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One can see what has happened. Moisture got in and dripped on that part of the strings, which loosened the pins and rusted the strings. The best way to repair it, if you want to leave it as original as possible for historical reasons, would be to remove the strings and the pins, and then repair the wood. Repairing the wood is the questionable part. It depends on how bad it is. An epoxy filler might work, or carving out the bad wood and replacing it. It depends on how authentic you want the repair to be. You can remove the rust from the strings and reuse them, but keep in mind, they have a lot of wear from when the piano was new.

I cannot see under the bad pin, so I cannot be any more specific than that.


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Originally Posted by David Boyce
. But why do you want to keep this old cheap instrument going - is it wonderful in some way?
There is a famous quote of Chopin:
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One observer remembered the composer saying that if he was not feeling on top form, he preferred to play on an Erard, for its bright and ready-made tone. ‘But if I feel alert, ready to make my fingers work without fatigue, then I prefer a Pleyel… My fingers feel in more immediate contact with the hammers, which then translate precisely and faithfully the feeling I want to produce, the effect I want to obtain.’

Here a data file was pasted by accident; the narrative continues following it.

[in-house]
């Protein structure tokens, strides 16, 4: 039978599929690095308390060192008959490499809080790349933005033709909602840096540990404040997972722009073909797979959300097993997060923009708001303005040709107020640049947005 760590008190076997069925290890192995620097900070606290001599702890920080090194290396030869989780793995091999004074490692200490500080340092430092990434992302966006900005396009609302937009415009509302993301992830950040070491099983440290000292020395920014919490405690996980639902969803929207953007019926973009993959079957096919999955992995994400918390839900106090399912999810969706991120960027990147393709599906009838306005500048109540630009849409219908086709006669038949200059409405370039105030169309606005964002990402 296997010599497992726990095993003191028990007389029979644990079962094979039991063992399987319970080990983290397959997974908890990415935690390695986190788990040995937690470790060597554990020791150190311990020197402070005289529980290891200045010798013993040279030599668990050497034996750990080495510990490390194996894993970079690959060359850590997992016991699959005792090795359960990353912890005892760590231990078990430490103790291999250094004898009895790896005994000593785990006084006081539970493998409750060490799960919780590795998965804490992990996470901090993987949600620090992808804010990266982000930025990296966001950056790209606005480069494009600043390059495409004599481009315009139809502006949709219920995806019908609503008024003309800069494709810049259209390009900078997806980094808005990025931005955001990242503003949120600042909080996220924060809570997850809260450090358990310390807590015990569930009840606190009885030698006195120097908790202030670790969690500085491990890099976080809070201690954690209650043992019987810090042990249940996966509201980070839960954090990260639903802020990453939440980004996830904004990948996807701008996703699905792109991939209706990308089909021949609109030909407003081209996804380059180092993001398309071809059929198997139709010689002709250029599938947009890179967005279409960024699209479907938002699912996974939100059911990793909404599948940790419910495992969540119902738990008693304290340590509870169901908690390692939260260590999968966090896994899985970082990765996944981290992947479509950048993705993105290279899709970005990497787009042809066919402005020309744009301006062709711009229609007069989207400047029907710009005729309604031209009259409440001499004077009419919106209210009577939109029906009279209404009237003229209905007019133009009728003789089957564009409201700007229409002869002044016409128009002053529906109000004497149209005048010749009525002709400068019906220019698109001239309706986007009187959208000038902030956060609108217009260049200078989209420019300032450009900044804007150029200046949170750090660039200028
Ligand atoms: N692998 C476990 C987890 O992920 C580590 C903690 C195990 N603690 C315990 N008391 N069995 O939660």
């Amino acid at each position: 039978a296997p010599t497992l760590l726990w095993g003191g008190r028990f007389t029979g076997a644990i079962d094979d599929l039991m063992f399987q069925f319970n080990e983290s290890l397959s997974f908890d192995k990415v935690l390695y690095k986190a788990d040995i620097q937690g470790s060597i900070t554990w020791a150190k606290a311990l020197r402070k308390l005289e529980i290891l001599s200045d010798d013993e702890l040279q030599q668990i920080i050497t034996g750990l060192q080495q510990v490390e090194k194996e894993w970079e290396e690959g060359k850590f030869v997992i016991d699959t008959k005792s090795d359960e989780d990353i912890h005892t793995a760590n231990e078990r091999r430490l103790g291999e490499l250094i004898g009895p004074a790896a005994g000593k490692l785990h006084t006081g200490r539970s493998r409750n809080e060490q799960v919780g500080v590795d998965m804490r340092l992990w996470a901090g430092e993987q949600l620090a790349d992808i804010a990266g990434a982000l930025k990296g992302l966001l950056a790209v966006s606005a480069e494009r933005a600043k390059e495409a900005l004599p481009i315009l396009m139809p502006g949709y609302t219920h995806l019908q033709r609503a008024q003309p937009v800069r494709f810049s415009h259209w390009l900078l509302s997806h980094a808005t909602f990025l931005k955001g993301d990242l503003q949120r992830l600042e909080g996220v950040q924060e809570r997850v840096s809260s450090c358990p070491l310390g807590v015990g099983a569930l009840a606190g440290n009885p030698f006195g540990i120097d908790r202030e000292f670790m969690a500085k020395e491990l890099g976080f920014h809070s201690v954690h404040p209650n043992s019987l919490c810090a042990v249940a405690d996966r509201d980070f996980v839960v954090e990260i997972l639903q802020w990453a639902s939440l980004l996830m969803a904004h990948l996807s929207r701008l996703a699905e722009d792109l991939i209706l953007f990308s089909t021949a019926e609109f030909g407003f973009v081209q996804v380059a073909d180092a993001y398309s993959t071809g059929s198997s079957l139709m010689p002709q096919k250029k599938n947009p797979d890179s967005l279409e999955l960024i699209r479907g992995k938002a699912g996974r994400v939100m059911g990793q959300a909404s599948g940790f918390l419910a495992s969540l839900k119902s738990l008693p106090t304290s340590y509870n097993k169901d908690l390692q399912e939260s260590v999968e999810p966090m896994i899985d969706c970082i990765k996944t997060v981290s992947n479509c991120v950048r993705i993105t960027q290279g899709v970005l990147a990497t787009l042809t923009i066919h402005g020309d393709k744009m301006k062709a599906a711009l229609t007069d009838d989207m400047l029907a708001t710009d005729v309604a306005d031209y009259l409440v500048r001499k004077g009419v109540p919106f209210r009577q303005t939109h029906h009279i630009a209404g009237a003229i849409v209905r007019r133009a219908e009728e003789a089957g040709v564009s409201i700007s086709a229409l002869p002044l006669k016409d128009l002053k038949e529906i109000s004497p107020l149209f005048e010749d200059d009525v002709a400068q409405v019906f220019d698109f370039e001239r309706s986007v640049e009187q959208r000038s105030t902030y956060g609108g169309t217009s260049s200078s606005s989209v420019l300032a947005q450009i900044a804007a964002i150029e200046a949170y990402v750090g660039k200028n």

I understand exactly what he is saying here. Can you understand what it's like to feel what Chopin felt? The sound is not given to you on a plate, you've got to carve it out. I've played a Fasioli - wonderful sound but it's not me creating it and so it bores after a while. I'll be nipping up to pianoauctions in April to see if they've got anything better as I must admit getting it tuned every few months is a bore! Still, I'm very grateful for my tuner whose happy to take it on. Sitting next to it is my Geyer. It has a Renner action and only needs tuning once a year but it doesn't melt my heart (or float my boat if you prefer!).